A receiver circuit made up of a coil and a variable capacitance is brought close to the radiating coil. It is connected to an AC voltmeter that indicates the strength of the received signal. For fixed transmitter frequency one varies the receiver's capacitor until the receiver circuit matches the transmitter (i.e. achieve resonance). Observe how the receiver shows a strong signal on resonance, how the DC current through the transmitting coil drops on resonance, and how the frequency of the transmitting circuit detunes. Compare this to the resonance problem of classical mechanics (damped driven harmonic oscillator). Detuning is related to the fact that the resonance condition has a slight dependence on the damping constant. Describe your observations in the write-up. This part demonstrates that a transmitter (oscillator) reacts to the conditions of the space surrounding it (mathematically speaking: you are changing the boundary conditions in the Maxwell equations, and creating a load that affects the transmitting coil). The damping effect is not much different from the one obtained by putting an iron core into a coil, thereby forcing the alternating B field to do work on the electron spins in the iron core which would introduce damping in the oscillator circuit.

Part II: Calibrate the magnetic field produced by the Helmholtz coils for a known DC current.

Note that you have to place the two coils accurately at a separation a that corresponds to their radius R. Use the result from Biot-Savart's law for a single coil for the magnetic field strength for a given current along its axis as a function of the separation from the coil d:



To obtain the field generated by two coils separated at distance a=R (many first-year physics texts have this problem, e.g., Fishbane, Gasiorowicz, Thornton 2nd ed. Q 65 on p. 835). Here μ0 is not the same μ as in eq. (1)! Note that the current in Biot-Savart law is the current through each coil and not necessarily the total current in the circuit (You can use the Leybold manual to check whether your numbers are in the right range). Check the homogeneity of the field for a=R. How does your calibration compare to the Biot-Savart result? The number of turns is noted on the coils as n=320. Calibrate the Gaussmeter to zero for zero current. Does the Earth's magnetic field come into play in this experiment?

Part III: Perform the electron spin resonance experiment.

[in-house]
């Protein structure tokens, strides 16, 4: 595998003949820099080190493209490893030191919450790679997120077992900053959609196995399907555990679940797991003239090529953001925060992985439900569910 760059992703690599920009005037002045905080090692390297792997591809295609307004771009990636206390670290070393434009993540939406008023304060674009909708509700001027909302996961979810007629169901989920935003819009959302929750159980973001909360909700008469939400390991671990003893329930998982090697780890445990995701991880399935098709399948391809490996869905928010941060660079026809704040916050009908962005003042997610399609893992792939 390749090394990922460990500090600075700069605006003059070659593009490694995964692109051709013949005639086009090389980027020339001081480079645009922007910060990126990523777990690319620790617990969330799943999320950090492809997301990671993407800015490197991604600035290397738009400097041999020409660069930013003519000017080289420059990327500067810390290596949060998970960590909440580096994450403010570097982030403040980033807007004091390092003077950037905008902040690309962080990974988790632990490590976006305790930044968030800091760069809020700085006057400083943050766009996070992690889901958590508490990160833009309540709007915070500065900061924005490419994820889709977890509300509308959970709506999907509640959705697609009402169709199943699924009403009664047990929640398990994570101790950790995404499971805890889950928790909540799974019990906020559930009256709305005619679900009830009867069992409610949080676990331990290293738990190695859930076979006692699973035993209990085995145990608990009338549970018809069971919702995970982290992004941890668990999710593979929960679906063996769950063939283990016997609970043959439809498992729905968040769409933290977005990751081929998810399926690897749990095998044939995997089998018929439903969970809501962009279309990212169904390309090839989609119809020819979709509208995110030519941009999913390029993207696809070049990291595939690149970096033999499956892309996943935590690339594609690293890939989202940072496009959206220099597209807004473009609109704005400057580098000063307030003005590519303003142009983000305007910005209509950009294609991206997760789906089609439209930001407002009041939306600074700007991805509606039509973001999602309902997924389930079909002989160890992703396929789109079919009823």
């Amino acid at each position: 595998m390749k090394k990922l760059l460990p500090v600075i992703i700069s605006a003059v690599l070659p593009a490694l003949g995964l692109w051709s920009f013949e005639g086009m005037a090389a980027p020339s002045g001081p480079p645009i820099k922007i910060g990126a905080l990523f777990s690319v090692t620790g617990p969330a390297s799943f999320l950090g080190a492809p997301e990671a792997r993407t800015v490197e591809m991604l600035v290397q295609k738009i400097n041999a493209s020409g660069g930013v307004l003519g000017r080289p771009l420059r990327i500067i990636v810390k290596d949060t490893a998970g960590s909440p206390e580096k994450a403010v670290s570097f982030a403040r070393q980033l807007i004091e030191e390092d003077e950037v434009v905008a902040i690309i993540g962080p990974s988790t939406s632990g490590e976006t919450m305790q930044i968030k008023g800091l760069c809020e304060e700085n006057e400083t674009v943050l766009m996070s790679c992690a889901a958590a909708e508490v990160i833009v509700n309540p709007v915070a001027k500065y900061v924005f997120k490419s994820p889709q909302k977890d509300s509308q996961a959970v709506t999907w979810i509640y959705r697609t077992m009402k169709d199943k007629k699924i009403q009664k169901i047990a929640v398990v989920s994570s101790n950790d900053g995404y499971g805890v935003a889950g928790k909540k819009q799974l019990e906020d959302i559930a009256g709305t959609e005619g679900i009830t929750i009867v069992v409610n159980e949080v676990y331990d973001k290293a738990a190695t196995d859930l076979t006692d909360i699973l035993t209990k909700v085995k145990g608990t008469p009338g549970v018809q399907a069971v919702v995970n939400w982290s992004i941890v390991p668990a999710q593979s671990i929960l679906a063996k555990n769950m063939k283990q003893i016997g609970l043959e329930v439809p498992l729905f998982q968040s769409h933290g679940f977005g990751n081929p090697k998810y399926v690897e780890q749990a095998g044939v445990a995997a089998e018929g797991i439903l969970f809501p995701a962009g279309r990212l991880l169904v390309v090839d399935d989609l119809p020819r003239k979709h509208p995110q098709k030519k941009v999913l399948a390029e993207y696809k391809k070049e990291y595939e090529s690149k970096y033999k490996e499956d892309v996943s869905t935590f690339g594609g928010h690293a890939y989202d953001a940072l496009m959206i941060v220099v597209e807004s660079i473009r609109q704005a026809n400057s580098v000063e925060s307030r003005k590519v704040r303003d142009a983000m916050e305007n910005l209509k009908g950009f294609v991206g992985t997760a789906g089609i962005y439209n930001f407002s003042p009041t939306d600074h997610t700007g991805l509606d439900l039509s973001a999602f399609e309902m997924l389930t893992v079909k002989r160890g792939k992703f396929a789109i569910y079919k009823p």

Connect the control box to the oscilloscope as outlined in the instructions provided by Leybold using the dual-channel set-up while triggering on the channel displaying the driving voltage for the Helmholtz coils. Understand the function of the controls of the DC current through the Helmholtz coils and the AC modulation by observing the voltage applied to the coil displayed on trace 1 (used to trigger the scope). This voltage is not coincident in time with the strength of the magnetic field. To adjust for that, one can shift the phase with a third control. This will be a one-time adjustment once the resonance condition is met. A phase adjustment is necessary since AC current and voltage are out of phase by about 90 degrees for an inductance. The second trace displays a voltage that is proportional to the DC current passing through the transmitting coil. Without a sample the trace should be a straight line.

Set the oscillator to a given frequency, set the DC current to some value (e.g. total current = 1A), pick a midrange value for the modulating magnetic field. Place the DPPH sample inside the transmitting coil. Vary the magnetic field modulation until dips in the trace representing the DC current through the transmitting coil appear. Due to the modulation in the field two resonant points should occur as the magnetic field passes through a maximum in its sinusoidal shape. Use the phase delay control in the control box to adjust the signal such that the resonant points occur symmetrically with respect to the maximum. This adjustment should be performed only once. It would not be necessary if we used a Gauss probe to measure the magnetic field in AC mode (try this out).

Now reduce the magnetic field modulation to a small value (you will need to decrease the DC component to maintain resonance). You can adjust the DC current through the Helmholtz coils so that the resonance occurs at those points in time where the AC component vanishes. Record the DC current through the Helmholtz coils at this point, since the resonance now occurs at the magnetic field strength corresponding to the DC current alone. Observe the frequency change (detuning) as you remove and re-insert the sample, and record it.

Repeat this measurement for about 15 settings of frequency in 5 MHz intervals. This requires a change in coils. Notice the different amount of detuning for the different coils. Perform a linear least squares fit with estimate of uncertainties. Does the fit pass through zero energy splitting (frequency) at zero current? If not, why not? Determine your value of the gyromagnetic ratio for the 'free' electron in DPPH.


  1. A.C. Melissinos , Experiments in Modern Physics, Academic Press, (2003).
  2. D. Hanneke, S. Fogwell & G. Gabrielse, New Measurement of the Electron Magnetic Moment and the Fine Structure Constant Phys. Rev. Lett. 100,120801 (2008)